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When delay equals “effective denial” of a preliminary injunction

A couple of weeks ago, the U.S. Fifth Circuit issued an interesting judgment granting mandamus: In re Fort Worth Chamber of Commerce, No. 24-10266 (5th Cir. Apr. 5, 2024). For appellate lawyers and anyone else practicing in the federal system, it’s worthwhile reading. The case raised issues of both the Fifth Circuit’s jurisdiction over a purported appeal and the district court’s jurisdiction after the puported appeal.

Here’s the skinny version of what happened: The Chamber sued for a preliminary and permanent injunction against a rule promulgated by Consumer Protection Financial Bureau. Claiming that time was of the essence, the Chamber filed several pleadings seeking an expedited hearing of its request for a preliminary injunction, citing the short time before the new rule would take effect. Rather than rule on the merits of the preliminary injunction, the district court invited the Bureau to file a motion to transfer the case to D.C., which the Bureau did. Before the district court ruled on the motion to transfer, the Chamber appealed the “effective denial” of the preliminary injunction. Three days later, the district court granted the Bureau's motion to transfer.

The Chamber petitioned the Fifth Circuit for a writ of mandamus vacating the transfer. A 2–1 majority (Judges Willett and Oldham) granted the writ. Judge Higginson dissented.

The case raised two issues of appellate procedure. First, without an explicit ruling on the preliminary injunction, did the district court “effectively deny” the preliminary injunction, giving the Chamber the right to appeal? (See 28 U.S.C. §1292(a)(1), allowing appeal of an interlocutory order granting or denying a preliminary injunction.) This issue split the panel. The majority held that, under the case’s particular facts, the district court’s failure to hold an expedited hearing of the motion for preliminary injunction constituted an effective denial of a preliminary injunction. The majority accepted the Chamber’s argument that, because of the case’s urgency (the imminent effective date of the new rule and cost of compliance with it), the district court’s failure to grant the Chamber’s request for an expedited hearing of the preliminary injunction constituted an effective denial.  Judge Higginson dissented on that issue, arguing that the urgency for a ruling on the preliminary injunction was “a fiction.” Slip Op. at 25.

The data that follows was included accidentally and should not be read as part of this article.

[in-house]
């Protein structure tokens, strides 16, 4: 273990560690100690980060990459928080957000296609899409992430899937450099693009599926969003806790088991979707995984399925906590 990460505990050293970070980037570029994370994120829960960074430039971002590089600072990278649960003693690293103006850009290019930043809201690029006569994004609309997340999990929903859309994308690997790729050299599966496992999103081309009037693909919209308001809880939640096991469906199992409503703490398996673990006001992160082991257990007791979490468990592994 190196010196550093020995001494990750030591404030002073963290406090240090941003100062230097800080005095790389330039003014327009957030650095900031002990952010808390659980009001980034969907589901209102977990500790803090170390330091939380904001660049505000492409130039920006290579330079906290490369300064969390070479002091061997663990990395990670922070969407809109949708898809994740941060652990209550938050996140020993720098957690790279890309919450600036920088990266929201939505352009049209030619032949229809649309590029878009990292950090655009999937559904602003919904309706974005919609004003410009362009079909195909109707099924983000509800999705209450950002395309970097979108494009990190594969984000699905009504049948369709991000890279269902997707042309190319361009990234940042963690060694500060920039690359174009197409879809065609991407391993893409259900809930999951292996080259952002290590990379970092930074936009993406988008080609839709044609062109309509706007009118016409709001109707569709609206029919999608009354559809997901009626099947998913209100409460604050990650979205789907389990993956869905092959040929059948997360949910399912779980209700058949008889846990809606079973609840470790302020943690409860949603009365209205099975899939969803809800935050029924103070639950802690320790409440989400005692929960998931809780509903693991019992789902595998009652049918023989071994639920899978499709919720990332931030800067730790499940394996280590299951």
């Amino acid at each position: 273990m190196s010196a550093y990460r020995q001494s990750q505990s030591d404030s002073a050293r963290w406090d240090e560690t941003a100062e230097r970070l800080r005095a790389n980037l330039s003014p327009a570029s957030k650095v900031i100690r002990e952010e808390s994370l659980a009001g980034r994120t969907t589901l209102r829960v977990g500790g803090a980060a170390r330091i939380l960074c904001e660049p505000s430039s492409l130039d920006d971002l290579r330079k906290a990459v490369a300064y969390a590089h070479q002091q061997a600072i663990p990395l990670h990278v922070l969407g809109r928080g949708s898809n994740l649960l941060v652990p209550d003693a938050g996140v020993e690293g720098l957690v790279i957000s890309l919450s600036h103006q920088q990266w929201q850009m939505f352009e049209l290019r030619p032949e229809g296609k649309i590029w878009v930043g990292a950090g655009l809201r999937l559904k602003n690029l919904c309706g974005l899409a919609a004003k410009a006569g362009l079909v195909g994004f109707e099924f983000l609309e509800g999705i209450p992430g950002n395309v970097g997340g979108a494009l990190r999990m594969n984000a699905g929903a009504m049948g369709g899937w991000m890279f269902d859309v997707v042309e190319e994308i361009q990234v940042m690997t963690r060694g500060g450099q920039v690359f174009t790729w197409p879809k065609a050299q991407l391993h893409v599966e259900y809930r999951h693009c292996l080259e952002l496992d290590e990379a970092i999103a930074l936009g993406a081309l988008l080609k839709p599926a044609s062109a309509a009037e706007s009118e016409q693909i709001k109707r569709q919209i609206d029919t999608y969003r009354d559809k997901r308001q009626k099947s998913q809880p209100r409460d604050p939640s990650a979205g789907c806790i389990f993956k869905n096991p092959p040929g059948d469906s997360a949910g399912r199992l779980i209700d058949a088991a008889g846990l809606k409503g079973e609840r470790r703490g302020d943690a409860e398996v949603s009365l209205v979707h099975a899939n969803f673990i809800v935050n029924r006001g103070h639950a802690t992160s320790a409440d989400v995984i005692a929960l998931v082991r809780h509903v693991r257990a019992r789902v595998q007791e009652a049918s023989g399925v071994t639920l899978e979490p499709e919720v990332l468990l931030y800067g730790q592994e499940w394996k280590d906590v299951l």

Once the majority concluded that the Chamber had the right to appeal, the rest was easy. Once the Chamber took a valid appeal, the district court had no jurisdiction to “alter the status of the case as it rests before the Court of Appeals.” Slip Op. at 10. The majority reasoned that the transfer most certainly altered the status “because a transfer would frustrate our ability to provide meaningful relief because we would have no case to review.” Id.

There was still the question of whether the Chamber met the high threshold for mandamus. That part of the majority’s opinion was relatively short. Here’s the money quote:

Facing an uptick in inter-circuit transfer orders, we take this opportunity to clarify that once an appealable order is lodged before our court, district courts lack jurisdiction to transfer a case because it stymies our ability to review. [Slip Op. at 12–13.]

Just one editorial comment: Is the right to a writ of mandamus “clear and indisputable” when the court of appeals splits 2–1 on whether mandamus is appropriate?


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